We all love innovation and competition when it comes to technology, but as the number of products and services grows, so too does the jargon. Merriam Webster added over a thousand new words in 2018 (many of them tech-related), so it’s no wonder that there’s some confusion — including in the content sharing and collaborative technology space — over what’s what.
It’s not a bad thing to have so many new words to define our tech — it shows enthusiasm. Still, when you want to explain how you’re sharing (or mirroring or casting) your screen or tell us what you want in a Solstice wireless display system, it can be helpful to know just how.
So, what is screen mirroring? What about screen sharing and casting? Here’s the gist: they all describe showing content from one device on another display. For a deeper dive into the intended meanings behind them, match your needs to the name.
“I want to…
- “…show my exact desktop, laptop, phone or tablet screen (or an application window of the screen) and all my movements on another display in the same room.”
This is screen mirroring.
- “…play video, music or other content on another display in the same room.”
This is screen casting (or casting your screen).
- “…show my exact desktop, laptop, phone or tablet screen (or an application window of the screen) on displays in other locations.”
This is screen sharing.
Screen mirroring: how and when to use it
“I want to show my exact desktop, laptop, phone or tablet screen (or an application window of the screen) and all my movements on another display in the same room.”
Screen mirroring duplicates your exact display onto another screen. Wired screen mirroring is still in use — HDMI and the almost-extinct VGA cable — but wireless screen mirroring has been around for years. To mirror your screen, you must have a display such as a TV or monitor that can receive content wirelessly, using either built-in technology or an adapter.
AirPlay is one of the older technologies supporting screen mirroring, but works only with Apple devices; Miracast, now built into many smart TVs, debuted soon after, but it has steadily decreased in use. In the workplace, screen mirroring is popularly used in meetings and features its own group of products tailored for its use, including Solstice.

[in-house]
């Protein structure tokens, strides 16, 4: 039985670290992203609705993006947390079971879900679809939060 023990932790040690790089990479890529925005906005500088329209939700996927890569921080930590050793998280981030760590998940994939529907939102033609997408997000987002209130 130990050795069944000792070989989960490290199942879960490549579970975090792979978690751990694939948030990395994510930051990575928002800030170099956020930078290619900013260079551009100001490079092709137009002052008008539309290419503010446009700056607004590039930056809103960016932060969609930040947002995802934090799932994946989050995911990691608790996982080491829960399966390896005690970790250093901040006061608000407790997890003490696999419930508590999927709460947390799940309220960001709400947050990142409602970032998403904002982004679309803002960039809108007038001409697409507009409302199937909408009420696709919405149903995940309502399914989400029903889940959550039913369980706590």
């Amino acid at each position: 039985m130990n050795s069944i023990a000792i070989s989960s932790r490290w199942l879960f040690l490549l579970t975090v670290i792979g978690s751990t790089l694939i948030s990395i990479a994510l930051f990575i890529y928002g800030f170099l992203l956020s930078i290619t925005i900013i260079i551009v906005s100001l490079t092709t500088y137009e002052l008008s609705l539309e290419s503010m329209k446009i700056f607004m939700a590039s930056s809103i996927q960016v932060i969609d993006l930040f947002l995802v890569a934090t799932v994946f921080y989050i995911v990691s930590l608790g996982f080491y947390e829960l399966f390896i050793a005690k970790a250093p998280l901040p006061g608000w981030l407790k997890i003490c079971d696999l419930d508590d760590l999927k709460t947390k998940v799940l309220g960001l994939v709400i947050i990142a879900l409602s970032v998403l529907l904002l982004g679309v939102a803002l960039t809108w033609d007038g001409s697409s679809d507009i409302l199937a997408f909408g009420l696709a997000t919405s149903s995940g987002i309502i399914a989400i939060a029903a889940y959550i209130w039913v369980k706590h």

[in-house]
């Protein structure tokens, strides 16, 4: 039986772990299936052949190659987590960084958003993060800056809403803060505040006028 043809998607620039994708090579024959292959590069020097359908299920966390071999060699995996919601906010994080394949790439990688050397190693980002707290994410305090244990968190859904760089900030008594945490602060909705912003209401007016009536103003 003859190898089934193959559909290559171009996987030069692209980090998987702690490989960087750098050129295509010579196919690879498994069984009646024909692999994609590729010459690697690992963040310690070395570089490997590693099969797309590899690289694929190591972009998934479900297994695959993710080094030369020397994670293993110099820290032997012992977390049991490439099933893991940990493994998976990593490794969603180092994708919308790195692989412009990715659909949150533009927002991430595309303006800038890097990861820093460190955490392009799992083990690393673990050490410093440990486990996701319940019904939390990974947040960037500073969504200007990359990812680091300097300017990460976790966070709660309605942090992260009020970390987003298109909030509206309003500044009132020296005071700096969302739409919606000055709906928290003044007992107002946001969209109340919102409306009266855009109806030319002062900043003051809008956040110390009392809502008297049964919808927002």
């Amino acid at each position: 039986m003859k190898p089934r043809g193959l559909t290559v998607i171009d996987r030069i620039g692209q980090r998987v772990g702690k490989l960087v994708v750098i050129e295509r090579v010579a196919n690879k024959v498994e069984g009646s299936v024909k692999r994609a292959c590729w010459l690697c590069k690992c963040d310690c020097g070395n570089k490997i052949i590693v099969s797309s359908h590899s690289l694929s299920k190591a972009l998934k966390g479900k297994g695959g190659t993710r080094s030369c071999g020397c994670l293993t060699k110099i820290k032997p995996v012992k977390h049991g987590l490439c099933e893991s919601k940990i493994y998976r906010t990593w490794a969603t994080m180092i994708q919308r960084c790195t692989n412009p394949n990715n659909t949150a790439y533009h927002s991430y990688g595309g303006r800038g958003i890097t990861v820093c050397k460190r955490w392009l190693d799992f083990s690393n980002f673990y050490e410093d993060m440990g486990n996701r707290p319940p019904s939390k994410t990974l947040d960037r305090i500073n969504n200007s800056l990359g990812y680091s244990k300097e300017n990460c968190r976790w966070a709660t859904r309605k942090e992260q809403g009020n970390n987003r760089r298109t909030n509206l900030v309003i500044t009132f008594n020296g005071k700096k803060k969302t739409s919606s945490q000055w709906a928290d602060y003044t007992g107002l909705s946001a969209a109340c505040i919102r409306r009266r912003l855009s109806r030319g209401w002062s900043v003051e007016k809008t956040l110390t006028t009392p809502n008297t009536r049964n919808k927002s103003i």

Here is where it gets tricky: there are some devices that allow screen mirroring alongside casting.
Screen casting: how and when to use it
“I want to play video, music or other content on another display in the same room.”
Casting differs from screen mirroring in two ways. When you’re casting to another display, you’re not mirroring the screen of your device. You can cast a video to another display and still use your device, often a phone or tablet, without interrupting the video or showing any of your other content.
Additionally, the content is not played from your phone or tablet. The device connected to the display (Google’s Chromecast, for example) downloads and plays the content on the TV.
The term “casting” as it is currently used grew in popularity largely after the launch of Chromecast, and it quickly became the standard term for playing content on your TV from an app on your mobile device. Google’s Chromecast is one of the most popular streaming devices that is capable of casting and can be built in to any number of apps.
But there’s a twist: screencasting has another, somewhat related definition. A screencast also refers to a digital recording of a computer or mobile phone screen, often used when demonstrating or reviewing apps and software.
Screen sharing: how and when to use it
“I want to show my exact desktop, laptop, phone or tablet screen (or an application window of the screen) on displays in other locations.”
Screen sharing is basically the same as screen mirroring, except it generally refers to mirroring your screen on another person’s display, whether a laptop, desktop, or mobile device. Screen sharing can be done remotely, and it requires that both the sender and receiver have the same software or compatible systems.
With screen sharing in this sense, the mirrored screen is generally contained with an application window rather than taking over the entire external display. Screen sharing has become an important part of the workplace — with the rise of remote work and businesses operating internationally, it’s become commonplace to collaborate wirelessly, logging into meetings and working together on a project without being in the same room.
Screen sharing isn’t limited to just mirroring a display across multiple remote locations. Many software and hardware solutions allow a meeting to take place in one location and have remote workers sign in to view — and interact with — the shared screen.
Got the picture?
These definitions aren’t hard and fast rules. Language evolves, and these new words are still finding their way. If someone says they’re “casting” their screen in a meeting to a large in-room display, there’s no need to step in and say, “That’s screen mirroring.”
Learning the common usage of the terminology can not only help you better understand the technology, but make better decisions in selecting a screen sharing, mirror, or casting solution.
Test (and expand) your knowledge! Take a live product tour of Solstice and learn even more about wireless screen sharing.